A second horse feed firm in Britain has been caught up in the morphine contamination incident, which made headlines after five racehorses tested positive to the prohibited substance.
The British Equestrian Trade Association (BETA) said that, as well as feed company Dodson & Horrell, another company, Allen & Page, has discovered that some of the raw material used in feeds may have been contaminated by seeds from poppies.
BETA said both manufacturers sourced the affected ingredients from the same supplier, which it said had now accepted responsibility for the contamination.
Morphine is a naturally occurring prohibited substance, known as a NOPS. NOPS are naturally present within certain feed ingredients or can arise as a result of inadvertent cross-contamination during processing, transport or storage.
BETA said whilst the presence of poppy seeds may be minimal, it may still be sufficient for the trace amounts of morphine subsequently present to cause a horse to fail a dope test.
The substance itself at the levels found was of no concern for either human or horse welfare, BETA said.
Dodson & Horrell found the contaminated material in its Alfalfa Oil Plus.
It subsequently recalled all stocks of Alfalfa Oil Plus with the batch numbers week 20-28 as a precautionary measure, in accordance with protocols.
The company said no positive test results had been recorded in any other Dodson & Horrell product currently in the market.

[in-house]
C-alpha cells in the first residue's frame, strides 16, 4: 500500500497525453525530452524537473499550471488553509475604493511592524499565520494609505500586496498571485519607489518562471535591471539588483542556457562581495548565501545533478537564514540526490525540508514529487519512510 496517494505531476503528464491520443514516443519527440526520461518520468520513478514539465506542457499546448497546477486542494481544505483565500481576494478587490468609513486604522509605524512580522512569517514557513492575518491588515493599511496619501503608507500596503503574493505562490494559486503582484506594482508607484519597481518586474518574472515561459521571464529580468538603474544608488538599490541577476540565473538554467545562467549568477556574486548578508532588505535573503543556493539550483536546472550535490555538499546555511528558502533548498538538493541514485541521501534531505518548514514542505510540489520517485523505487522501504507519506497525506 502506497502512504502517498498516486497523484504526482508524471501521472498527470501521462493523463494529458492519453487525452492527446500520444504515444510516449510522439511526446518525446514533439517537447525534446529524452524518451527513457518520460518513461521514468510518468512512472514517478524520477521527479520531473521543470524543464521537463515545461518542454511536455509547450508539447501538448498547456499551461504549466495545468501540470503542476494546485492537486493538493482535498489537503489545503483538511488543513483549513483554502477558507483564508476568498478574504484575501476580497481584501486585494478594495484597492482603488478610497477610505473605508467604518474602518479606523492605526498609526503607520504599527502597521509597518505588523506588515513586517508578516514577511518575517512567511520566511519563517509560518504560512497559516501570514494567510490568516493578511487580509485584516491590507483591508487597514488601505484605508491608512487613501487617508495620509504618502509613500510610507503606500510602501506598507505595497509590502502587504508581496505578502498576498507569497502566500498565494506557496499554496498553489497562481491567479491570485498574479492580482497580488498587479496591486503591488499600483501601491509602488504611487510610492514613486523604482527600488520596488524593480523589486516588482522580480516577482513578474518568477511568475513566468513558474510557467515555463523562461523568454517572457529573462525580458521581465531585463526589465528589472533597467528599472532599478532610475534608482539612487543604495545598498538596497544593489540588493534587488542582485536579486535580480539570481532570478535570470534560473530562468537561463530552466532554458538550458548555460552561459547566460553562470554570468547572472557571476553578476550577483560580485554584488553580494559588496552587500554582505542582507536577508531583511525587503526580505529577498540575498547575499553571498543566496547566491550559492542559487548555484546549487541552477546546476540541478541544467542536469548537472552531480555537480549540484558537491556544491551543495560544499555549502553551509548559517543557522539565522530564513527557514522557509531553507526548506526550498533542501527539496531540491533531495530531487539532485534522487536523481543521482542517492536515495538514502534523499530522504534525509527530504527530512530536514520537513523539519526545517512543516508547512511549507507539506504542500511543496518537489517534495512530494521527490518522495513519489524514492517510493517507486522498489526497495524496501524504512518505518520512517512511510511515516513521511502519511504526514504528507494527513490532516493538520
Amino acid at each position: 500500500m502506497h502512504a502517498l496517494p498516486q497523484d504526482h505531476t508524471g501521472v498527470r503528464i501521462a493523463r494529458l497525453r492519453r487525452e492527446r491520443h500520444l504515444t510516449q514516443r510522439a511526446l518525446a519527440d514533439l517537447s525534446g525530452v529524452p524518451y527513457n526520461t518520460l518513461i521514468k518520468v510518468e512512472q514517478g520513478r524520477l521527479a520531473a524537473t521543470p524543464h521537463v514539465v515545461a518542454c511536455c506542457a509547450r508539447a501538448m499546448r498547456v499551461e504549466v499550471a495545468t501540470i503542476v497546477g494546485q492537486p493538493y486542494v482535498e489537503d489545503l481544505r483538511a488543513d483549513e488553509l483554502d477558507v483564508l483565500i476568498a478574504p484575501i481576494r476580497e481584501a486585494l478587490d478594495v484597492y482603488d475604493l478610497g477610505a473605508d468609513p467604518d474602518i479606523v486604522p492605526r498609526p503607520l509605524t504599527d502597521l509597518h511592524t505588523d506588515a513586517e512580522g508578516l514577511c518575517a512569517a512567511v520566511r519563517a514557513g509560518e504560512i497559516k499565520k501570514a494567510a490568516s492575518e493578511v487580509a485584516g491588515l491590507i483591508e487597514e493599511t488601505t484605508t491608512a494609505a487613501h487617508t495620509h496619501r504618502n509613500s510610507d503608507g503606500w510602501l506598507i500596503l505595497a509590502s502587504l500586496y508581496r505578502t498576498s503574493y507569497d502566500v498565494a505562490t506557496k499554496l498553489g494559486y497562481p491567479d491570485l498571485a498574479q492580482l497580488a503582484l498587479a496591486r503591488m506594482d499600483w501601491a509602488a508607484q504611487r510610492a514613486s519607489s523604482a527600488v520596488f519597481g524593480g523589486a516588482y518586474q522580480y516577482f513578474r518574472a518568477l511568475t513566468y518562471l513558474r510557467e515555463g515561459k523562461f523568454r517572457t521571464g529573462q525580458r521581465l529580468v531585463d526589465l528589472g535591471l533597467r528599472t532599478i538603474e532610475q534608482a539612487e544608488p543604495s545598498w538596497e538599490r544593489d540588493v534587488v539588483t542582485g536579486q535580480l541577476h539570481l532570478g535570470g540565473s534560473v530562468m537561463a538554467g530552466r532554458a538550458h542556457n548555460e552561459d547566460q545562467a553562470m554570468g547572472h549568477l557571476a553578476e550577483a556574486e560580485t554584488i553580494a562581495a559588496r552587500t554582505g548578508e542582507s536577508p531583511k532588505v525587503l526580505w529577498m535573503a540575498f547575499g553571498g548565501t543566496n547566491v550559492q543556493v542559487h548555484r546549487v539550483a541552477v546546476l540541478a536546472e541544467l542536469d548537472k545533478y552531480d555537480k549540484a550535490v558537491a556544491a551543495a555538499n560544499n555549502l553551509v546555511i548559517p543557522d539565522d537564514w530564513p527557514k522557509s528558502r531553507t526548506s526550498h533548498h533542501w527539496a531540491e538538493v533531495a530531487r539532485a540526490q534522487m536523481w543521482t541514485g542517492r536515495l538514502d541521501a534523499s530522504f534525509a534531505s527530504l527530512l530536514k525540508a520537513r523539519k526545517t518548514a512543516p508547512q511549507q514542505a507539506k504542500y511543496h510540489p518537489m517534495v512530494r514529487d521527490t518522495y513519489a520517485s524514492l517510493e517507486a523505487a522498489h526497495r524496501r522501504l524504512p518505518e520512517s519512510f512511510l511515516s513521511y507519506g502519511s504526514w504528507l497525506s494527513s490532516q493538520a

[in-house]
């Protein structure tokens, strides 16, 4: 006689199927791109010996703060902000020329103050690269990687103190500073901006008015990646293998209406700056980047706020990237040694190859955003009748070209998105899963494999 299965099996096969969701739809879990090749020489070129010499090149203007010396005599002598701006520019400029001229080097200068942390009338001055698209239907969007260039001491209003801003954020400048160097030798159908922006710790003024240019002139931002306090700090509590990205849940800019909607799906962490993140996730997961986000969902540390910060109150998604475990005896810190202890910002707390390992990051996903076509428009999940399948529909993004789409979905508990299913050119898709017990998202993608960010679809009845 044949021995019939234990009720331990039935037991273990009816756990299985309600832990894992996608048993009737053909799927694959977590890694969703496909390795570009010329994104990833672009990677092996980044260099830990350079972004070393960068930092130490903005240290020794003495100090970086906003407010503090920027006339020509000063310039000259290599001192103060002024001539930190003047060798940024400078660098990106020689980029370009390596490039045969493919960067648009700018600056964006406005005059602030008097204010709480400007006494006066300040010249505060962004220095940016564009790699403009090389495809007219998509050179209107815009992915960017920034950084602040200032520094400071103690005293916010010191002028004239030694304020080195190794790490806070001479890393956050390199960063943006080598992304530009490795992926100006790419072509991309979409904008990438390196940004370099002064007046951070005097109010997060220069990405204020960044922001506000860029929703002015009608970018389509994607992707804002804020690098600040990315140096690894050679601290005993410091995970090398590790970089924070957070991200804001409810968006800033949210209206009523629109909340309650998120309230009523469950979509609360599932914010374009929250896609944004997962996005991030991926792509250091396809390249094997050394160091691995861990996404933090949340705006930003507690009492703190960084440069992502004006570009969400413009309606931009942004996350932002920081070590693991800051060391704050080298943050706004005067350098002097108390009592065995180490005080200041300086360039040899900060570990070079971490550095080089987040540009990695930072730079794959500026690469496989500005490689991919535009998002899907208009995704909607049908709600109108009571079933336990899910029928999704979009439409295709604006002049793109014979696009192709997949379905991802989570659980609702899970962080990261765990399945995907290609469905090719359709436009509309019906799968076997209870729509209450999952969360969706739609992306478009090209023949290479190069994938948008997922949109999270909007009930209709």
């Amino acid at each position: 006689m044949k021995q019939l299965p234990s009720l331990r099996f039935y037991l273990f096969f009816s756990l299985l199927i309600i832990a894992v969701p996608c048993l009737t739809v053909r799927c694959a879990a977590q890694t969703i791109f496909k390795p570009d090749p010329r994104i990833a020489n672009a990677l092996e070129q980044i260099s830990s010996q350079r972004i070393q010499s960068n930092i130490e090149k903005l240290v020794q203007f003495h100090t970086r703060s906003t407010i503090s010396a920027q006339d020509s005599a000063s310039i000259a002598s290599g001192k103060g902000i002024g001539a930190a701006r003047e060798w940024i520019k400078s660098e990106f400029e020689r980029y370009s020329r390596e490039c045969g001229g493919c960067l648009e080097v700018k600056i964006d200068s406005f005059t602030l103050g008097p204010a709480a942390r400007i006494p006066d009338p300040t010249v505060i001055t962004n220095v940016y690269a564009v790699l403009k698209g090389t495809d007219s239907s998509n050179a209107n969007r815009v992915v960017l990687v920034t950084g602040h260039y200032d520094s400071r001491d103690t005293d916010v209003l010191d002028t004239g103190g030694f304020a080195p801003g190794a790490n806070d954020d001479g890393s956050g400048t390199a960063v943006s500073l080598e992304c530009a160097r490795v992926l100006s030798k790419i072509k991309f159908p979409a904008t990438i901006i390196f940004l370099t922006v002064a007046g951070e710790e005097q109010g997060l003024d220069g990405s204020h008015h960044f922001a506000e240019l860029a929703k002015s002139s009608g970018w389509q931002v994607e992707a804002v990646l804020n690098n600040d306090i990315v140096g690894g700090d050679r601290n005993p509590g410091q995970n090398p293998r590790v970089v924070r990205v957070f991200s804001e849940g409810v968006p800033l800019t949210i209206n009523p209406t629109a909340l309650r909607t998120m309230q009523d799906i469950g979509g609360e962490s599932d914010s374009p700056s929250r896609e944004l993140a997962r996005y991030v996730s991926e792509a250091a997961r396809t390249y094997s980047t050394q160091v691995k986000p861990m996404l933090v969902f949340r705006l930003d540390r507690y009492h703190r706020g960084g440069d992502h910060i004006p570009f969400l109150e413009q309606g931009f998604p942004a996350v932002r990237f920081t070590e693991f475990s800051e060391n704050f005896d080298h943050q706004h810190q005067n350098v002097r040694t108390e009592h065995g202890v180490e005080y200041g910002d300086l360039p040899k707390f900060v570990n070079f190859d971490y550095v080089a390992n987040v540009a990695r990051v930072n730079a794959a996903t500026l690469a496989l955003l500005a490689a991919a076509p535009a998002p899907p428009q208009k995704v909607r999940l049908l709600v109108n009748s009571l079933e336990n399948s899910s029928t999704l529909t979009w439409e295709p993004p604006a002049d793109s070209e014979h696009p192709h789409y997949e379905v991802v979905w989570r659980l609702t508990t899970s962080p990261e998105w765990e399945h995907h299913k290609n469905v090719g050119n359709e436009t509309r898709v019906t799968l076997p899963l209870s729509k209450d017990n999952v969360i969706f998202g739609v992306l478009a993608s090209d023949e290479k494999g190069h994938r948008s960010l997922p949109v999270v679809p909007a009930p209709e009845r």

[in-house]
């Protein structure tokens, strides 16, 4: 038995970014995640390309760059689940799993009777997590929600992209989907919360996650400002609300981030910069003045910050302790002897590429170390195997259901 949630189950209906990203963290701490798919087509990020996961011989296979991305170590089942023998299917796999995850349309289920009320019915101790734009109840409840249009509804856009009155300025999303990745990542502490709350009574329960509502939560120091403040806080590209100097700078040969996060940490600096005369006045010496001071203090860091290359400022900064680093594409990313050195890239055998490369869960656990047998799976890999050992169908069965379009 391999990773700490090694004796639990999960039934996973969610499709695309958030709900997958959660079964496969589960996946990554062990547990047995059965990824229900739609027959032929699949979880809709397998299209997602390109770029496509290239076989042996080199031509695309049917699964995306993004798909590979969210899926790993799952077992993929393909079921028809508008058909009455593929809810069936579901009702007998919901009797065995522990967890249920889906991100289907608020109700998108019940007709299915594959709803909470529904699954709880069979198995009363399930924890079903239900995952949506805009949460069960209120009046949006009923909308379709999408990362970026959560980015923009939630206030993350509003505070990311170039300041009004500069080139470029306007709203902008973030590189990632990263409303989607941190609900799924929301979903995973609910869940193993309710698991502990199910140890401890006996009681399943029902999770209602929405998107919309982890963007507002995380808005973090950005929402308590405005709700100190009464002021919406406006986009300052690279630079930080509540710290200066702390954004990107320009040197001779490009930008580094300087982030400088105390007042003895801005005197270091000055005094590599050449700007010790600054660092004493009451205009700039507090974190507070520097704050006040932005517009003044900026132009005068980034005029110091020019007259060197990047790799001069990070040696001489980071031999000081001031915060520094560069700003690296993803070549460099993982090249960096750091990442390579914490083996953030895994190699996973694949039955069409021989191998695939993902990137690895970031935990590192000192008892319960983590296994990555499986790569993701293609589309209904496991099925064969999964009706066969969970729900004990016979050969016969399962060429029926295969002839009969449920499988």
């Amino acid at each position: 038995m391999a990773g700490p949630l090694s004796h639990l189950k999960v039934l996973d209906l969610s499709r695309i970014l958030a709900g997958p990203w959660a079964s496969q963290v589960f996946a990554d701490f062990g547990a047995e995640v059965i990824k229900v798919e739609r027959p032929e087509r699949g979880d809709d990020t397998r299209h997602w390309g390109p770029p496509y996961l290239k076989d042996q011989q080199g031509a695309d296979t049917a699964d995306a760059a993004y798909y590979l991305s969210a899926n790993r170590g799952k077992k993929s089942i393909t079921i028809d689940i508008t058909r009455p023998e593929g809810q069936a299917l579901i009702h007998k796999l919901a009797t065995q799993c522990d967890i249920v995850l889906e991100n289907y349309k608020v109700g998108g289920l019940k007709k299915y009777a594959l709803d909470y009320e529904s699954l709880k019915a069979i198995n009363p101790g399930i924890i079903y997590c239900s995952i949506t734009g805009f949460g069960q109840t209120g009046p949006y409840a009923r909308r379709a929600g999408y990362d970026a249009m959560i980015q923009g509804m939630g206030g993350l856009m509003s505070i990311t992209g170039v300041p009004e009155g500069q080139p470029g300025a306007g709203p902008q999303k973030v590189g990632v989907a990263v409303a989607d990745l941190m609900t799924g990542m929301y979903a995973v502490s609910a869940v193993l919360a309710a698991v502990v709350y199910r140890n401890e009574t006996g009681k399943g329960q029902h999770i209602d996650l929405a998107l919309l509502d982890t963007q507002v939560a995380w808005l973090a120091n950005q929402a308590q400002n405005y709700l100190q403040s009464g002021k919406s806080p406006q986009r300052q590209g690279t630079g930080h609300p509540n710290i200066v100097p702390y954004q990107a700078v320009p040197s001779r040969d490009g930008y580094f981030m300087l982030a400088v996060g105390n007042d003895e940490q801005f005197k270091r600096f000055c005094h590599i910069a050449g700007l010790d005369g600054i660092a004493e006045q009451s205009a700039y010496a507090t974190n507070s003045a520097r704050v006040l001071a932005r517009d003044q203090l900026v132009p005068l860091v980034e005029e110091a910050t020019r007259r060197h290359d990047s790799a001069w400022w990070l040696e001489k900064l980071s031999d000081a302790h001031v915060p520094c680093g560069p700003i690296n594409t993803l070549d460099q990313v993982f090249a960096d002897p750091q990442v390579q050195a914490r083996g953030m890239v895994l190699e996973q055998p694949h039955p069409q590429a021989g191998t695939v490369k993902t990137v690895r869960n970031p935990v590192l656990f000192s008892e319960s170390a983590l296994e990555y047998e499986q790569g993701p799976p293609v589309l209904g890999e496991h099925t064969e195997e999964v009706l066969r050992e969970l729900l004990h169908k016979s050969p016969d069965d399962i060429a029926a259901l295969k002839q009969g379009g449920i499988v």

Allen & Page said it used the same supplier of raw material but has no connection with racing or any of the positive test results currently in the media, one of which involves the Queen’s racemare, Estimate.
It said there had been no positive tests to date through feeding Allen & Page products.
However, during testing, the company found a low level of contamination among raw materials at its mill. Although different from those affecting the other case, they came from the same supplier, which had accepted responsibility and was involved in an extensive internal investigation.
Although now identified and quarantined, there was a small possibility that some of the ingredients were included in feed that reached the marketplace, it said.
The source was identified this week by Allen & Page, and any remaining traces of contaminated ingredient were quarantined at the mill and disposed of. Only Allen & Page feeds with a batch date of between June 18 and July 7 might potentially be affected.
The company has contacted the riders that it regularly supplies. However, according to BETA, the company felt it should disclose that there remained a possibility that riders may be still competing while using feed from the batches named above.
In both cases, leisure riders and those not competing remain unaffected.